"I never wondered why me, because - why not me?"
21 September 2022
After 18 years, Wanda is what the ovarian cancer research community calls a ‘super responder’. In a disease considered the deadliest of all women’s cancers, with overall survival of 49% to five years, Wanda is considered a long-term survivor.
Wanda experienced symptoms that are among the most reported by women diagnosed with ovarian cancer. “I noticed I was needing to urinate more frequently and had some bloating. I had also lost weight over several months.” She didn’t know much about gynaecological cancers outside the need for regular screening for cervical cancer, and she had always been pro-active in her health and fitness. “I visited my doctor for a routine pap screen, and they had difficulty getting the sample. She physically examined me and felt a lump. I was very lucky as a pap test doesn’t pick up ovarian cancer.” She was sent for further investigation with an ultrasound, and it was then she was referred to a gynaecological surgeon, and a radical hysterectomy followed.
Her surgeon then delivered the news, stage 2c ovarian cancer.
“I was initially numb, I think. It felt unreal because prior to surgery I didn’t really feel unwell. Then there I was – having major surgery, facing chemotherapy and dealing with a cancer diagnosis. I never wondered why me, because why not me? I chose to think about what I could do to help with my own recovery.”
In Australia this year it is expected that 1,815 women will be diagnosed with ovarian cancer and 1,000 will die from the disease. Wanda has chosen to stay connected to the cancer community by volunteering to be part of ANZGOG’s research program that pioneers new discoveries for gynaecological cancer. She understands the importance of someone with lived experience speaking up for those who are unable. “I have seen too many people die too young but also suffer pain, sadness and loss of hope. My wish is one day research will be able to provide women impacted with more hope and better outcomes.”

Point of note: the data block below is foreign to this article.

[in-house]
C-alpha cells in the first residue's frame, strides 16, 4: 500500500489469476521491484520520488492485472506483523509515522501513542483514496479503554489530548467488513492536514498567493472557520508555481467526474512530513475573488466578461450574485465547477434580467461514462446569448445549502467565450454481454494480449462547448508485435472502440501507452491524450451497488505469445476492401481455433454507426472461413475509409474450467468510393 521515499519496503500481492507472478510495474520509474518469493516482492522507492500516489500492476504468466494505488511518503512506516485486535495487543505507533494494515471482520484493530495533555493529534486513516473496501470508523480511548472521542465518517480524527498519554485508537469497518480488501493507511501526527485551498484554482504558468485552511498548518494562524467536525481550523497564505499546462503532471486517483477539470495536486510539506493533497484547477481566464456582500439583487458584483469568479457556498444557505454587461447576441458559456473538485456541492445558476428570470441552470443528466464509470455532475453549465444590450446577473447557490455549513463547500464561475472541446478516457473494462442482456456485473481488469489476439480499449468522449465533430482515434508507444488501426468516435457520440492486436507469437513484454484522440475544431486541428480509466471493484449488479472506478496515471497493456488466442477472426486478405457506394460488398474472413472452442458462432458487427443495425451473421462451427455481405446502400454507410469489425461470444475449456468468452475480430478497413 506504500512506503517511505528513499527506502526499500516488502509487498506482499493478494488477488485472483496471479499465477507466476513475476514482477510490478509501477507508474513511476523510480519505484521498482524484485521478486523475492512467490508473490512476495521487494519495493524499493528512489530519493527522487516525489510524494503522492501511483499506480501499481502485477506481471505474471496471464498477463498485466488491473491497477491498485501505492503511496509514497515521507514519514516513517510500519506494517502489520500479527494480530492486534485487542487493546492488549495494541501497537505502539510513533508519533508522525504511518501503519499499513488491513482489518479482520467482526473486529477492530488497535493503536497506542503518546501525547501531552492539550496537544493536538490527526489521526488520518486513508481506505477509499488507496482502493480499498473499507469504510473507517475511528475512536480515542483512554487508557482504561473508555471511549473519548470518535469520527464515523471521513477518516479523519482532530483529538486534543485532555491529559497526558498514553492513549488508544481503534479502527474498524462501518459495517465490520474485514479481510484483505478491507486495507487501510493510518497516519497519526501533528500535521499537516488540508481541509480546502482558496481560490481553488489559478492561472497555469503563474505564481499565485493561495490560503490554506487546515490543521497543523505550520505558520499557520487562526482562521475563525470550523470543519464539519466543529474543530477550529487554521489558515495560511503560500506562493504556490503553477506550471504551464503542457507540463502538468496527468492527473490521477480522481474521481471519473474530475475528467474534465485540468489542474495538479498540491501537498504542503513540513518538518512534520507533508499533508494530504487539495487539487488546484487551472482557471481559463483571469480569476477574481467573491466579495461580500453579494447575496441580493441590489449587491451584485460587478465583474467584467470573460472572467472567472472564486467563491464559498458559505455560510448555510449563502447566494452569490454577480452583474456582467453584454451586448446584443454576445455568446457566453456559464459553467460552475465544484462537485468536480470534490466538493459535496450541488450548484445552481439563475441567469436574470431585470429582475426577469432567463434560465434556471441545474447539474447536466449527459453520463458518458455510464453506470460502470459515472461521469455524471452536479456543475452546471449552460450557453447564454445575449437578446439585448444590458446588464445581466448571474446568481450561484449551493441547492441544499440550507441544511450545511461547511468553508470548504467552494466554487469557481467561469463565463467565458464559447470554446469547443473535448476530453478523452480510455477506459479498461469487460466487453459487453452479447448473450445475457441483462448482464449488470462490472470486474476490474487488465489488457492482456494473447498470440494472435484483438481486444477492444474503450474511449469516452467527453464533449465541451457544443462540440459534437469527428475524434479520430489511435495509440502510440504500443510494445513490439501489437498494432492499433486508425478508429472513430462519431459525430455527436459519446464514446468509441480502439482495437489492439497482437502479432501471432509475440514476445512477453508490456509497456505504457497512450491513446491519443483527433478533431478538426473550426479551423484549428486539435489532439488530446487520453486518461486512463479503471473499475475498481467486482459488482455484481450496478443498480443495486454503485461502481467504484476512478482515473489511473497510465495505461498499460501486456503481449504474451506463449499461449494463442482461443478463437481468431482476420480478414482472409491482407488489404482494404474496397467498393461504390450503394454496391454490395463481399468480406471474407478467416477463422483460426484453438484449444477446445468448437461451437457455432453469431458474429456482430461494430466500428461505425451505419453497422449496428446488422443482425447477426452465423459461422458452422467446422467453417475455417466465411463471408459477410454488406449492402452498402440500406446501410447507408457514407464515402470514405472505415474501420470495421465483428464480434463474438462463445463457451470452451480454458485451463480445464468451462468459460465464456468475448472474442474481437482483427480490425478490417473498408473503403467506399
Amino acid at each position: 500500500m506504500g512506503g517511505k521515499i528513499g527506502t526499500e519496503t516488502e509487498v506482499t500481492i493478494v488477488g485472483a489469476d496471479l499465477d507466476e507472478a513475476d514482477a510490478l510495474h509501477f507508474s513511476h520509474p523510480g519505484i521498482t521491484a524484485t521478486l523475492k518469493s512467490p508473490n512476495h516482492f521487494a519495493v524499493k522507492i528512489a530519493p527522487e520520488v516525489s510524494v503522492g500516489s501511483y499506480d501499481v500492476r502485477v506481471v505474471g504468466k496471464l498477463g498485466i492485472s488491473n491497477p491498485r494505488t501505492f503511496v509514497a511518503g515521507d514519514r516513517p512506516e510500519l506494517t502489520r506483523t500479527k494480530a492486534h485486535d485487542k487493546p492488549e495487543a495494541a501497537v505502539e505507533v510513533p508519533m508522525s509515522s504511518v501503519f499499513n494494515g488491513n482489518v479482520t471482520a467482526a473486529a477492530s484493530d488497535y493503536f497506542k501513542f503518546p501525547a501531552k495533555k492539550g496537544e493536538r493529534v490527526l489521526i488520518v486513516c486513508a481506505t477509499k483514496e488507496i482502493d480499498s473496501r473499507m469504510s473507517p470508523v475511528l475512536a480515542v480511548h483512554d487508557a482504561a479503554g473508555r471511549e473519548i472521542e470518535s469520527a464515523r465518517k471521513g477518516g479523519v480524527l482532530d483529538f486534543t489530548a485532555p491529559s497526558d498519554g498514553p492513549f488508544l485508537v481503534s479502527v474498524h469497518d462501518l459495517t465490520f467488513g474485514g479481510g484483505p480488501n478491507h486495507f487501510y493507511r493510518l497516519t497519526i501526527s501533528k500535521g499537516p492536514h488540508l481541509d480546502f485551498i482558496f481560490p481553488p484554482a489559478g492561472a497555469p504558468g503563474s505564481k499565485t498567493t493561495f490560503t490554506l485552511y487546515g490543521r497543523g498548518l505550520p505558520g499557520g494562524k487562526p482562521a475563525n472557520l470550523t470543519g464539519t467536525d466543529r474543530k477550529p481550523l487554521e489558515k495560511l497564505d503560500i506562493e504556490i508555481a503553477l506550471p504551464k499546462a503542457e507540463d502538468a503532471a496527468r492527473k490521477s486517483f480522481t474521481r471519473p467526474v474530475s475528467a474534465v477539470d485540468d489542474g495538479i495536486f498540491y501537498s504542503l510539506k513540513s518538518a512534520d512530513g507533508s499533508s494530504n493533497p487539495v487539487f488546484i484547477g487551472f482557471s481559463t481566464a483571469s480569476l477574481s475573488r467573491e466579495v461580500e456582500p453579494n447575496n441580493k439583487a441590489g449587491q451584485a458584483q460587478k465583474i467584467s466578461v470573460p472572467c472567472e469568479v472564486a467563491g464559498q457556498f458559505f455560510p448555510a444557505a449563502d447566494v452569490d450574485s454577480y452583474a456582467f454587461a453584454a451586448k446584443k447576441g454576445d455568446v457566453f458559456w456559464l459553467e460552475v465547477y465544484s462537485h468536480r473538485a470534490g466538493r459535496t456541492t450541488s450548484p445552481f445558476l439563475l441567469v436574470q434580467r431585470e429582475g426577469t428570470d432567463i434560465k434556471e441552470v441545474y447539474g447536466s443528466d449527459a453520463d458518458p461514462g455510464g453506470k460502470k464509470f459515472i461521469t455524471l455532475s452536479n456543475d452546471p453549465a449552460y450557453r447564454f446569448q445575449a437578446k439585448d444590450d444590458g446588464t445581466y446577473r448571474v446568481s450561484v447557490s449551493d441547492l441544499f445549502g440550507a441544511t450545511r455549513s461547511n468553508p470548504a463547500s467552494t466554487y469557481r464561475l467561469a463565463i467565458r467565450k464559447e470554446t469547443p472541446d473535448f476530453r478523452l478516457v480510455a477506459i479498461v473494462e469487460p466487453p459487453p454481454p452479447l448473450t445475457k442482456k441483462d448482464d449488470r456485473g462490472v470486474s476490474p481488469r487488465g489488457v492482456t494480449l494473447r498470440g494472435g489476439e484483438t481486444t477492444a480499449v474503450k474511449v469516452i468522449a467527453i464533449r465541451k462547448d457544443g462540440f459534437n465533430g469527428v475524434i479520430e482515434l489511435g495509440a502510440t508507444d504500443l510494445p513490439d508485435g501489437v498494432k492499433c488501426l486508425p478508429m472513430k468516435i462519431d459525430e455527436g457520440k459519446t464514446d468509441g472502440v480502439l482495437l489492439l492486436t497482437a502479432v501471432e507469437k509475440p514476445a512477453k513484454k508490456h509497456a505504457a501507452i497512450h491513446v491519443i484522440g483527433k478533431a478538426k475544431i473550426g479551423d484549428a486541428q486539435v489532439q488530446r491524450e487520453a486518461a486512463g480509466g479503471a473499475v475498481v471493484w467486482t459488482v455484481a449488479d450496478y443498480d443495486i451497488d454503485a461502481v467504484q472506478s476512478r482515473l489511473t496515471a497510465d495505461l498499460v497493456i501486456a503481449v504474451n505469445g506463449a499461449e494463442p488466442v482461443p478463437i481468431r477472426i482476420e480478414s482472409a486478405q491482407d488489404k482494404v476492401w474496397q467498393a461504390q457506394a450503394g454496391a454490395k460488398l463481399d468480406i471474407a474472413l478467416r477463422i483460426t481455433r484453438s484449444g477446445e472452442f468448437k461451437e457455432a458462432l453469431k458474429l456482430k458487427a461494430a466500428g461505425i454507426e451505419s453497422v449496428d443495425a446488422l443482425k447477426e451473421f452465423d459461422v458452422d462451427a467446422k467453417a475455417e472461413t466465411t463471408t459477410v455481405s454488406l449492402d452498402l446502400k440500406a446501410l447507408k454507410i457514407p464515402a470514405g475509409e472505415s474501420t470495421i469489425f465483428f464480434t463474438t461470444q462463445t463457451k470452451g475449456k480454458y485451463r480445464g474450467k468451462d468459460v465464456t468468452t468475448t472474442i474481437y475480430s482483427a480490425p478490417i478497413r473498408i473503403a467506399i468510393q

“Cancer doesn’t just affect the person diagnosed; it affects their loved ones. My husband was and still is a great help to keep me focused on one day, one year.” Wanda believes in looking for the ‘LG – the life is good moment every day. “They don’t all have to be big wow times and sometimes you have to work a bit to find one. But they make a difference.”
“I want women of the future, like my nieces, to potentially be able to face a cancer diagnosis without fear.”
This September WomenCan Honour Wanda and other women like her, who have been diagnosed with gynaecological cancer.
You can Bid, Buy or Donate during Honour Her to support gynaecological cancer research and women like Wanda.